Vitamin D – the sunshine vitamin- is one of the most important, yet often lacking, vitamins in our diets. Vitamin D helps our bodies absorb calcium leading to stronger teeth and bones. Vitamin D is an essential vitamin at every age as bone is a living tissue and needs a constant supply of calcium. Most importantly we lay down 90% of the calcium in our bones by the time we’re 18 years of age and ensuring we have a vitamin D rich diet in childhood and the teenage years is vital. There is also evidence to suggest that vitamin D may play a role in the prevention of hypertension, cardiovascular disease, diabetes mellitus (type 1 diabetes), some inflammatory and autoimmune diseases and some forms of cancer. The current recommendation for vitamin D is up to 10µg/day depending on how much sunlight you get.
Many Irish people have low vitamin D levels. In children, we are seeing an emergence of rickets disease which had been eradicated 60 years ago. Rickets effects major bone development in children. In adults, vitamin D deficiency can lead to osteomalacia (softening of the bones).
Our bodies can make vitamin D from sunlight but as we all know there is a distinct lack of sunlight in Ireland! We get very little, if any, vitamin D from sunlight from October to end of March. Women get even less exposure as many of our foundations and face and hand creams contain SPF which further block our skin from the suns rays. There is a number of foods where we can get vitamin D including;
- Oily fish such as sardines, salmon, mackerel, herring, and trout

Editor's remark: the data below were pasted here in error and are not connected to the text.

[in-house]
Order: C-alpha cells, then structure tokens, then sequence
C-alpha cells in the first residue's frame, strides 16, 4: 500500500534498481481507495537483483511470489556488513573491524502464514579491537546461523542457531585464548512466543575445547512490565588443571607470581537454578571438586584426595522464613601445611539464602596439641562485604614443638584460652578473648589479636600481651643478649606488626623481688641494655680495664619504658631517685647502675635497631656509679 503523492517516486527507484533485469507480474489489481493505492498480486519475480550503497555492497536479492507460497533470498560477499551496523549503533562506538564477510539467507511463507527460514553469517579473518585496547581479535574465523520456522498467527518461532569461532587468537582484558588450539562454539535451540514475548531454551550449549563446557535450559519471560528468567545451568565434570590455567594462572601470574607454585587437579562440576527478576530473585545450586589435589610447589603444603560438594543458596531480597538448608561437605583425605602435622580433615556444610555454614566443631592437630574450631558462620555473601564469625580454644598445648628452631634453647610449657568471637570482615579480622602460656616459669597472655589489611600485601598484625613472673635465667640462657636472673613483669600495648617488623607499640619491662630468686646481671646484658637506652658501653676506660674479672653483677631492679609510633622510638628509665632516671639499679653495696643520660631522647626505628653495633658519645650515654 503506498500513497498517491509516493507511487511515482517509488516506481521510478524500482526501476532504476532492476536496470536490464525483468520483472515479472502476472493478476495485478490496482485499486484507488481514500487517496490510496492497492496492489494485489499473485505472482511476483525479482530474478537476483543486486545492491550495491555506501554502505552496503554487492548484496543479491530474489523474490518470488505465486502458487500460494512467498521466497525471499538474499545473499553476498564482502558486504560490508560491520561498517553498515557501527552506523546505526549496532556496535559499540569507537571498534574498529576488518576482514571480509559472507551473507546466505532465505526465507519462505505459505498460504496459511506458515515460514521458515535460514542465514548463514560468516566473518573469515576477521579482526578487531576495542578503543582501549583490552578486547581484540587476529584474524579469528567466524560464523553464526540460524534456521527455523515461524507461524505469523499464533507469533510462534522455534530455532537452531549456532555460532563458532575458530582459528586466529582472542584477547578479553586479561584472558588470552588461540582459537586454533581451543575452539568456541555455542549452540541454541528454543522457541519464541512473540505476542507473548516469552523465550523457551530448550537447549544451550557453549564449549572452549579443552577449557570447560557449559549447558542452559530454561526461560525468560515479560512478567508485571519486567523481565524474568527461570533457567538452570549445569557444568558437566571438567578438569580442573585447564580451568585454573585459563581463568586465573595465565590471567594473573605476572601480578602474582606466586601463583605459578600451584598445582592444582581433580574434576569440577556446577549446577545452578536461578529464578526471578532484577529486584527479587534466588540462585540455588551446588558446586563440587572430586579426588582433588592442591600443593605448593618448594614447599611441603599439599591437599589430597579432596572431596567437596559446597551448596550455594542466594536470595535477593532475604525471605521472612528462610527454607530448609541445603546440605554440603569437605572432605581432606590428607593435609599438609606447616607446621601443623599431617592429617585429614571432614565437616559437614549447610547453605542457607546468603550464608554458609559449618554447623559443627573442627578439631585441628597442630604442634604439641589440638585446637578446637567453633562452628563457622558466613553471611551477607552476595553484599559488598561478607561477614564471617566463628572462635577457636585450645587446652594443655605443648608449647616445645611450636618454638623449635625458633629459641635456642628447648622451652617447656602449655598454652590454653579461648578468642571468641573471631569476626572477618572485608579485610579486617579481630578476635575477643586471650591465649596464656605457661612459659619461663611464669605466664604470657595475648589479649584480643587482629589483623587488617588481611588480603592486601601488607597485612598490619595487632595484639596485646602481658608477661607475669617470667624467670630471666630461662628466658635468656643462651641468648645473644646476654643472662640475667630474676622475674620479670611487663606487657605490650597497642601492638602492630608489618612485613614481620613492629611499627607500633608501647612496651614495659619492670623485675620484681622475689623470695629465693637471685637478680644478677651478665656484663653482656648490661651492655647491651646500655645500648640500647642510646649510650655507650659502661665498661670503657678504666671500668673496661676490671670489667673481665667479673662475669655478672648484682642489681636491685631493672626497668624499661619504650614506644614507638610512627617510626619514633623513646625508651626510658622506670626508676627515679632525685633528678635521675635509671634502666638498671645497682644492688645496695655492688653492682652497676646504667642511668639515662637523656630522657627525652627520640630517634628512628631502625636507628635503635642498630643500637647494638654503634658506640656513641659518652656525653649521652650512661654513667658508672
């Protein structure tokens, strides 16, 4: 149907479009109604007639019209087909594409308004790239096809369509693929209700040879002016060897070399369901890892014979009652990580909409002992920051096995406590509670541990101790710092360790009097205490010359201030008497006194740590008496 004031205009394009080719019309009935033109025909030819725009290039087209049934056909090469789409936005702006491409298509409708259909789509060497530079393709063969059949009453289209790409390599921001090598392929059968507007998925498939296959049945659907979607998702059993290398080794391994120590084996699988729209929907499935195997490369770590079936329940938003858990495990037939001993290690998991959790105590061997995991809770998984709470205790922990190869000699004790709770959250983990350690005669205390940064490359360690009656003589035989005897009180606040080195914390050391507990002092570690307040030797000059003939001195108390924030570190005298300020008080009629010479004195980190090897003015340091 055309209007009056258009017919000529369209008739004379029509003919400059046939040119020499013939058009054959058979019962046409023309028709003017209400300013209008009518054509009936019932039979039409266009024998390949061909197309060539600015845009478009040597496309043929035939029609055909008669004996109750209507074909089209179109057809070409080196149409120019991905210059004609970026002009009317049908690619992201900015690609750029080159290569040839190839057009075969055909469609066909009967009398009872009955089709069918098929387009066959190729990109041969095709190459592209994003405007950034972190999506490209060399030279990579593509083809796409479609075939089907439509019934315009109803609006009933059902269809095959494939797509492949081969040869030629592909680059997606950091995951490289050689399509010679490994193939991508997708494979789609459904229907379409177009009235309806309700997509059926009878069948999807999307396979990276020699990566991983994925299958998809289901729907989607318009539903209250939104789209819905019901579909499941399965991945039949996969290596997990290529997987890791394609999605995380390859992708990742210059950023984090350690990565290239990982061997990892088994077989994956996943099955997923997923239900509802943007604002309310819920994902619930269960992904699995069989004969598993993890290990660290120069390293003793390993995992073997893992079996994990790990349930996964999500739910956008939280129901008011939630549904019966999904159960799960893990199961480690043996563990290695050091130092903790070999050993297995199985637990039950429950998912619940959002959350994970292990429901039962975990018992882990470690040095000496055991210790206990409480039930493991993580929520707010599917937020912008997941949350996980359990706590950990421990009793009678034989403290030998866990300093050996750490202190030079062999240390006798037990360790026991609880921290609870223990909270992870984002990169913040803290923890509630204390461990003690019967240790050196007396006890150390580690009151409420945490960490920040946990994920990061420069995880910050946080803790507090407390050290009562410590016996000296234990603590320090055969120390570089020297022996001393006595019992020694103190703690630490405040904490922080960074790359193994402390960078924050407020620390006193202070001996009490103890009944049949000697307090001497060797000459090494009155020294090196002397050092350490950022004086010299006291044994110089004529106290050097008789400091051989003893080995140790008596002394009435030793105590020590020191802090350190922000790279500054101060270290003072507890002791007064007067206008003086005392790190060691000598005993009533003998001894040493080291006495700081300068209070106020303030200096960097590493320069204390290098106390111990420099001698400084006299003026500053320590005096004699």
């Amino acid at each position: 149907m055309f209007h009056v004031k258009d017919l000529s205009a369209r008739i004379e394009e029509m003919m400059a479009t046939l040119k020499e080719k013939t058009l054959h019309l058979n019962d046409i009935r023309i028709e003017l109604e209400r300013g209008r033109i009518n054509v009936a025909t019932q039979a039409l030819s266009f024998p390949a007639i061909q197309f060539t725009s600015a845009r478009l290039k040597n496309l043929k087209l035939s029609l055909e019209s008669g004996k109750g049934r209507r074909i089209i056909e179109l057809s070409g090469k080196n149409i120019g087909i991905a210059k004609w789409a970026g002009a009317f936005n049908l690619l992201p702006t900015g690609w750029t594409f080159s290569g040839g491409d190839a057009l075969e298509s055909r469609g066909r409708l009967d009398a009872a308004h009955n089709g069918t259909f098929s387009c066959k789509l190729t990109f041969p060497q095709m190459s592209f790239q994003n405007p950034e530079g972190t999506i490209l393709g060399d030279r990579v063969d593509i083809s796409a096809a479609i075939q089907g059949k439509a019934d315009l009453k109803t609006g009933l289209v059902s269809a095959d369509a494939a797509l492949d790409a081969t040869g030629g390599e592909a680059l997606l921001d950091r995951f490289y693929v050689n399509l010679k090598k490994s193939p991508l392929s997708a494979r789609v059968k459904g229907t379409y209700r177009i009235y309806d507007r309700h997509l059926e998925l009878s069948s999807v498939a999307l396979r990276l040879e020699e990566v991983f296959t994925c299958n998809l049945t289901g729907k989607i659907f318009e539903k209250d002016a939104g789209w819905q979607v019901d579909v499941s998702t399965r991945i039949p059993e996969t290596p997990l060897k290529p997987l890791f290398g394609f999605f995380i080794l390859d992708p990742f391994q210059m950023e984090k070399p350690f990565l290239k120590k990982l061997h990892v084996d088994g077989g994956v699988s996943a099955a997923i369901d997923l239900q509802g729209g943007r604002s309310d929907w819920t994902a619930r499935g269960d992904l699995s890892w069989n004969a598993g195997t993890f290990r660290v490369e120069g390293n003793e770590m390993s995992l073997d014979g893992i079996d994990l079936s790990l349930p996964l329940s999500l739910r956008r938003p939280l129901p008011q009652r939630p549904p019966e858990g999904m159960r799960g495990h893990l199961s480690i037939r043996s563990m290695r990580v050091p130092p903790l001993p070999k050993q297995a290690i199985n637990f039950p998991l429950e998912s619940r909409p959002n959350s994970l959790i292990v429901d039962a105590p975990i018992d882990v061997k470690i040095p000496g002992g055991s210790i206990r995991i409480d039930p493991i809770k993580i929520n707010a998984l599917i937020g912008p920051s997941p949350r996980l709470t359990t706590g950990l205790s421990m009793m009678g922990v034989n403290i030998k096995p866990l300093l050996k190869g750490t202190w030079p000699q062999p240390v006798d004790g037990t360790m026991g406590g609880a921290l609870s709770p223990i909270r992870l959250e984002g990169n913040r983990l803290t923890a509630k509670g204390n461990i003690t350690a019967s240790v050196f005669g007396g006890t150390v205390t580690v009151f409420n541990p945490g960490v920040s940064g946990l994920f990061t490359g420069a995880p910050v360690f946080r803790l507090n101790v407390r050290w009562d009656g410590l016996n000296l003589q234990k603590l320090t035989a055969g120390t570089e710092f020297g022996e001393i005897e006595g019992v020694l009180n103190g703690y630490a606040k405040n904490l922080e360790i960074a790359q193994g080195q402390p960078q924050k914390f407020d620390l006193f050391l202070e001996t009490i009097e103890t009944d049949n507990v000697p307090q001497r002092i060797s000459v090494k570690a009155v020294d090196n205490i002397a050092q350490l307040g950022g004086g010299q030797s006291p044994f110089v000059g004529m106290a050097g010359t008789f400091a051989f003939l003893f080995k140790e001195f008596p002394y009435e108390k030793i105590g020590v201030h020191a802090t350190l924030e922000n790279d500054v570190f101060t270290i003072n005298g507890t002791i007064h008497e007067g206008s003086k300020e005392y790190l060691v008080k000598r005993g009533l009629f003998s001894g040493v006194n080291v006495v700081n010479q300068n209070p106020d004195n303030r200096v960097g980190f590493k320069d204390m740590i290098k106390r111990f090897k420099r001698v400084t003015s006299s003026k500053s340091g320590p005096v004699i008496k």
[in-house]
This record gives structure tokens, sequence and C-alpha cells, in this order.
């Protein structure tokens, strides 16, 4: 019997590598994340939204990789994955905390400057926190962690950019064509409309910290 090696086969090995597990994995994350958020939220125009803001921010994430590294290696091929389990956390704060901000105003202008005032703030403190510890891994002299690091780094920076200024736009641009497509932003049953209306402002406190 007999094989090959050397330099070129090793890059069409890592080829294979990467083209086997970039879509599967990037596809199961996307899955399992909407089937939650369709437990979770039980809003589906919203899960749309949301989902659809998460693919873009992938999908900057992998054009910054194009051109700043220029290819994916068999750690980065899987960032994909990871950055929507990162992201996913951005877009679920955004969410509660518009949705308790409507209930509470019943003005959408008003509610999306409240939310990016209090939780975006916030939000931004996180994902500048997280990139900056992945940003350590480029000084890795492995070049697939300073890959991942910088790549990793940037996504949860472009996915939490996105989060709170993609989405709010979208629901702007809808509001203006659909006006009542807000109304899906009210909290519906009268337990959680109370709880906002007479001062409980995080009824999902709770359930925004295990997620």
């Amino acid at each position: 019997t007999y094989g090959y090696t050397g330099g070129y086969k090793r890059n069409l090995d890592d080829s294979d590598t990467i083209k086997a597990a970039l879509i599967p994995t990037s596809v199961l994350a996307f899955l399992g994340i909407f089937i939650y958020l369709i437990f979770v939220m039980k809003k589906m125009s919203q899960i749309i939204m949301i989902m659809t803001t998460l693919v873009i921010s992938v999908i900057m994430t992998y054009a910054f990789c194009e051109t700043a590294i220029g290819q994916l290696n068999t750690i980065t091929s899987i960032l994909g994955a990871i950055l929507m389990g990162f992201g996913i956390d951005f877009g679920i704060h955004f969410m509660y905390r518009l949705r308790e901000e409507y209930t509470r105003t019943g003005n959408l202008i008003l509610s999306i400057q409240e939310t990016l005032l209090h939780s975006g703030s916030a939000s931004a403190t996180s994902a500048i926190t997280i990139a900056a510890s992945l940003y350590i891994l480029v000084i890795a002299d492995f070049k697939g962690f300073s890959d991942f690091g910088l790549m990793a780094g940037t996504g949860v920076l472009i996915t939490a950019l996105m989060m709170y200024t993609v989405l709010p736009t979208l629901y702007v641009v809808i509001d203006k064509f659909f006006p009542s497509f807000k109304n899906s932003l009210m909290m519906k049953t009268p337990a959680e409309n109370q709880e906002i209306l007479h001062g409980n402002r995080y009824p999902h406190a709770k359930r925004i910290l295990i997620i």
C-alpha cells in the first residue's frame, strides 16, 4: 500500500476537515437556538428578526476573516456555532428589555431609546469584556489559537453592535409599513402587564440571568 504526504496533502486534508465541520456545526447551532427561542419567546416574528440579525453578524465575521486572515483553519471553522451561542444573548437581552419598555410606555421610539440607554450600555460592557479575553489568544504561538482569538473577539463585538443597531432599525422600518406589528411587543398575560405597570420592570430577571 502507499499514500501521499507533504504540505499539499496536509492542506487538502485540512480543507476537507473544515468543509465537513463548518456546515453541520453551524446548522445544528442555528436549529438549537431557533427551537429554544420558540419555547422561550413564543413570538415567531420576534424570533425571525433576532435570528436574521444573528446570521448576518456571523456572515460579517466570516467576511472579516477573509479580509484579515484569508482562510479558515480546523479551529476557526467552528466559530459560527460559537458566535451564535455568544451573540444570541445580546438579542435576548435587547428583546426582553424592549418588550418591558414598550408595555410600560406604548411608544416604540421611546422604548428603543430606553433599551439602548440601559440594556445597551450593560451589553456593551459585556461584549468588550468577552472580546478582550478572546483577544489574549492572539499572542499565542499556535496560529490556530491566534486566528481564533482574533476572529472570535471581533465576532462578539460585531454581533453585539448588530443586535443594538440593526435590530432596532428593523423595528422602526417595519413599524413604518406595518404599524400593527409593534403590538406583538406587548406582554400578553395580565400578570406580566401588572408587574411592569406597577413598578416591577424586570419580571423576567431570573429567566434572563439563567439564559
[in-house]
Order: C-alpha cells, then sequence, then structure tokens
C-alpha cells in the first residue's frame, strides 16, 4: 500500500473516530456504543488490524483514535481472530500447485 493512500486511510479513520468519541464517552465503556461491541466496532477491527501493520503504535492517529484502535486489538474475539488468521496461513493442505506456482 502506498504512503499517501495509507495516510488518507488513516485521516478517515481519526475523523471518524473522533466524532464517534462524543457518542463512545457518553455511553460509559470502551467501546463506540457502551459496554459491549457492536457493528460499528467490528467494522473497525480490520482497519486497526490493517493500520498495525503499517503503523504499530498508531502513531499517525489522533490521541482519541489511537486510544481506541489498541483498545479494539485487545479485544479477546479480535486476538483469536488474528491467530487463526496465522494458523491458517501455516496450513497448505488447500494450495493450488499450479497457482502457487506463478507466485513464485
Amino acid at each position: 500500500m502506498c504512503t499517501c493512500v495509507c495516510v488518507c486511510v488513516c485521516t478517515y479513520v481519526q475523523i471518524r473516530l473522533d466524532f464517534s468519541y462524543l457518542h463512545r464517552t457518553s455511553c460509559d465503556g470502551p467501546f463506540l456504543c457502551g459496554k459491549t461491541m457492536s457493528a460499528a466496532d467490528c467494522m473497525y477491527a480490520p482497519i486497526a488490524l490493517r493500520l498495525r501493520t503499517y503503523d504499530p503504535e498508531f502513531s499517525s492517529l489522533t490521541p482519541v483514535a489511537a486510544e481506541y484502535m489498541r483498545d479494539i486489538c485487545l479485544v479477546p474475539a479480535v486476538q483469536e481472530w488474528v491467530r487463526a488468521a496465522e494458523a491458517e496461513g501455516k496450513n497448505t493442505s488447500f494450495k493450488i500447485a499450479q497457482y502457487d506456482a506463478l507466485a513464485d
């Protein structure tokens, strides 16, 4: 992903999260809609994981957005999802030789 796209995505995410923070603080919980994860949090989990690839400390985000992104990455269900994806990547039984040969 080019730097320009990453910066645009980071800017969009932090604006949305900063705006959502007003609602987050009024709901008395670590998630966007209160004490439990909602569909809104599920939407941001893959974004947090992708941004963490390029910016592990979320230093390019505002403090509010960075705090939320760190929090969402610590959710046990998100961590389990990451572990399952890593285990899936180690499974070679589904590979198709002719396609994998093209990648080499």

- Eggs particularly the yolks
- Vitamin D fortified foods such as fat spreads, milk, yogurt and cereals.
There are also lots of supplements which contain vitamin D which can help top up your vitamin D stores during the winter months. Taking a vitamin D supplement during the ‘school term’ months and taking a break over the brighter summer months ensures healthy vitamin D levels all year round. There are lots of vitamin D supplements on the market and all multi vitamin supplements and cod liver oil contains vitamin D.
For some groups a vitamin D supplement is specifically recommended. Since babies only have small vitamin D stores at birth and should never be exposed to direct sunlight the Food Safety Authority of Ireland recommends that all babies aged 0-12 months are given a vitamin D supplement (up to 5µg/ day). Special baby brands are available in your chemist (Abidec Vitamin D3, Baby Vit D3 by Shield Health and Baby D by Kora Healthcare). This is especially important if your baby is breastfed as breast milk contains low levels of vitamin D. Formula feeds and follow on milks are fortified with vitamin D. Elderly people, those confined to indoors, those who cover up for cultural or religious reasons or those with certain medical conditions may also benefit from a vitamin D supplement.
Dr. Aoife Carey is registered dietitian and clinical researcher. Having completed a degree in Dietetics in Northern Ireland she pursued her interest in childhood nutrition by obtaining a PhD in paediatric nutrition in 2012. As a keen runner and weightlifter she is passionate about the role nutrition can play in optimising health